54 TECHNICAL WAYS TO GET ROUND CENSORSHIP by Nart Villeneuve
71 ENSURING YOUR E-MAIL IS TRULY PRIVATE by Ludovic Pierrat
75 THE 2008 GOLDEN SCISSORS OF CYBER-CENSORSHIP by Clothilde Le Coz

Download The HandBook or read it at scribd

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From cyberguerrilla.info This is a guide with which even a total noob can get high class security for his system and complete anonymity online. But its not only for noobs, it contains a lot of tips most people will find pretty helpfull. It is explained so detailed even the biggest noobs can do it^^ :

=== The Ultimate Guide for Anonymous and Secure Internet Usage v1.0.1 ===

By the time you are finished reading and implementing this guide, you will be able to securely and anonymously browse any website and to do so anonymously. No one not even your ISP or a government agent will be able to see what you are doing online. If privacy and anonymity is important to you, then you owe it to yourself to follow the instructions that are presented here.

In order to prepare this guide for you, I have used a computer that is running Windows Vista. This guide will work equally well for other versions of Windows. If you use a different operating system, you may need to have someone fluent in that operating system guide you through this process. However, most parts of the process are easily duplicated in other operating systems.

I have written this guide to be as newbie friendly as possible. Every step is fully detailed and explained. I have tried to keep instructions explicit as possible. This way, so long as you patiently follow each step, you will be just fine.

In this guide from time to time you will be instructed to go to certain URLs to download files. You do NOT need TOR to get these files, and using TOR (while possible) will make these downloads very slow.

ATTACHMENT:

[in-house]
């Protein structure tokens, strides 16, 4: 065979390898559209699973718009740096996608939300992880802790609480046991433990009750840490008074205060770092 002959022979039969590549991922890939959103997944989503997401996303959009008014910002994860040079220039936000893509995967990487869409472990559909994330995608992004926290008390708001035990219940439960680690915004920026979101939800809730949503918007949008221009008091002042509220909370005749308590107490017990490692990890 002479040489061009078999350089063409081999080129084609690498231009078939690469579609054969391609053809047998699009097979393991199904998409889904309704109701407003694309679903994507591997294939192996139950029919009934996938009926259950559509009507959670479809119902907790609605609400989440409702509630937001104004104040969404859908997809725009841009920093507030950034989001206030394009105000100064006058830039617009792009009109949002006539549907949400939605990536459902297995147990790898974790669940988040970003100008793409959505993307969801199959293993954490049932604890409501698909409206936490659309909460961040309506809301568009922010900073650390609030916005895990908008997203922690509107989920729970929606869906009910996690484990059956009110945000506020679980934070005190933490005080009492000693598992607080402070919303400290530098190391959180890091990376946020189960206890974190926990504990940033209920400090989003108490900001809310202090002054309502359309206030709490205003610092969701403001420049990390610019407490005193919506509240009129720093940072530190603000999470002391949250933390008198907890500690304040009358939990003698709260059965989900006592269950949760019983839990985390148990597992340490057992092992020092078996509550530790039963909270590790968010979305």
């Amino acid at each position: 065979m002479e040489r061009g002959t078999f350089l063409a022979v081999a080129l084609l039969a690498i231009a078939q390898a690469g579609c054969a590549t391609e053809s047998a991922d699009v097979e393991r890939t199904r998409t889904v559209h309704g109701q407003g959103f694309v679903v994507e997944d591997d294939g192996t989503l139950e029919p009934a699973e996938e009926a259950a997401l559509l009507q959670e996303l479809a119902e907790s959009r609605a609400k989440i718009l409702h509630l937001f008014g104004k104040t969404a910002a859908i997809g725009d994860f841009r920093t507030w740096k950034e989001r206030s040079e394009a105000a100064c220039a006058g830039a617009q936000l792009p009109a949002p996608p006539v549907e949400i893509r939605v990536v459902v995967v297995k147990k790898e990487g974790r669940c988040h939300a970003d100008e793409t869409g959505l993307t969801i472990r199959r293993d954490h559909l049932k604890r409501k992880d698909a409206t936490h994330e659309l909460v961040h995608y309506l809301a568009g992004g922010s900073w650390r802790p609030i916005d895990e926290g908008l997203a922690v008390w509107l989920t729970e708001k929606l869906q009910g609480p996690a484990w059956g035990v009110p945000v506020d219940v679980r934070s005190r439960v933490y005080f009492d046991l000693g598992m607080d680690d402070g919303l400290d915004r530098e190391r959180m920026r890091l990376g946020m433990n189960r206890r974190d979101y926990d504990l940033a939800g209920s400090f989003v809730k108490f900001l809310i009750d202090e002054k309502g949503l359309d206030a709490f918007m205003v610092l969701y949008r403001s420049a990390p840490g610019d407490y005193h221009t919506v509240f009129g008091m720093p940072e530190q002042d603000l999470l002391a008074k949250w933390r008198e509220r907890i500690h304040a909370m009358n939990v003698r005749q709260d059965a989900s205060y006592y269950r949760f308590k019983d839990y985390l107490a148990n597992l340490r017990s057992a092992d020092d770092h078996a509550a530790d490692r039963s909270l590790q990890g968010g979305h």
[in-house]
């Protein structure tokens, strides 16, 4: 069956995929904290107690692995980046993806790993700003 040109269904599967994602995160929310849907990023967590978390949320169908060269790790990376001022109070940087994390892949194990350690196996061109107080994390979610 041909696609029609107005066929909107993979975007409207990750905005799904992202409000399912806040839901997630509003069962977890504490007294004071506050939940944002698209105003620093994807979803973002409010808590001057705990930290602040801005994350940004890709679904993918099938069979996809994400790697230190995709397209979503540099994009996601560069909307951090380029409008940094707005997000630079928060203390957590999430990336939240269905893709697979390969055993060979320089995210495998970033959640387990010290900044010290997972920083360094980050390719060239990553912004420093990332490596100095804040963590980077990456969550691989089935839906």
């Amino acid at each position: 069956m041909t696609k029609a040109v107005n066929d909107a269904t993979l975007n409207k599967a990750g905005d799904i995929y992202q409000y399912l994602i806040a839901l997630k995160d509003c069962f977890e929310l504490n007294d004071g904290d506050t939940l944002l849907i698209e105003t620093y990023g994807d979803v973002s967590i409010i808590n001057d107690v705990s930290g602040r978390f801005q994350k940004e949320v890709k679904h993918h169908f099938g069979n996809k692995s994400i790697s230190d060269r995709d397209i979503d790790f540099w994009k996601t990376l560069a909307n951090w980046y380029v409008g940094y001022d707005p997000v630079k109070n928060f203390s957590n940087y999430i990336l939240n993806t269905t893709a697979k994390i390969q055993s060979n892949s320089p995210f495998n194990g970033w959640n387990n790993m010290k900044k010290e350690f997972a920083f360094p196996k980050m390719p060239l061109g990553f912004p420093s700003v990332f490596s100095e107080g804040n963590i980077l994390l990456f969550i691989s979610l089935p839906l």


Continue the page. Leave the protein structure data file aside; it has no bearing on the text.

This guide may appear overwhelming. Every single step is explained thoroughly and it is just a matter of following along until you are done. Once you are finished, you will have a very secure setup and it will be well worth the effort. Even though the guide appears huge, this whole process should take at the most a few hours. You can finish it in phases over the course of several days.

It is highly recommended that you close *ALL* applications running on your computer before starting.

Links to guide: Pastebin + Cyberguerilla

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Tor is free software and an open network that helps you defend against a form of network surveillance that threatens personal freedom and privacy, confidential business activities and relationships, and state security known as traffic analysis.

Tor protects you by bouncing your communications around a distributed network of relays run by volunteers all around the world: it prevents somebody watching your Internet connection from learning what sites you visit, and it prevents the sites you visit from learning your physical location.

Tor works with many of your existing applications, including web browsers, instant messaging clients, remote login, and other applications based on the TCP protocol.

Get Tor here

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HTTPS Everywhere is a Firefox extension produced as a collaboration between The Tor Project and the Electronic Frontier Foundation. It encrypts your communications with a number of major websites.

Many sites on the web offer some limited support for encryption over HTTPS, but make it difficult to use. For instance, they may default to unencrypted HTTP, or fill encrypted pages with links that go back to the unencrypted site.

The HTTPS Everywhere extension fixes these problems by rewriting all requests to these sites to HTTPS. Firefox users can get it by clicking here.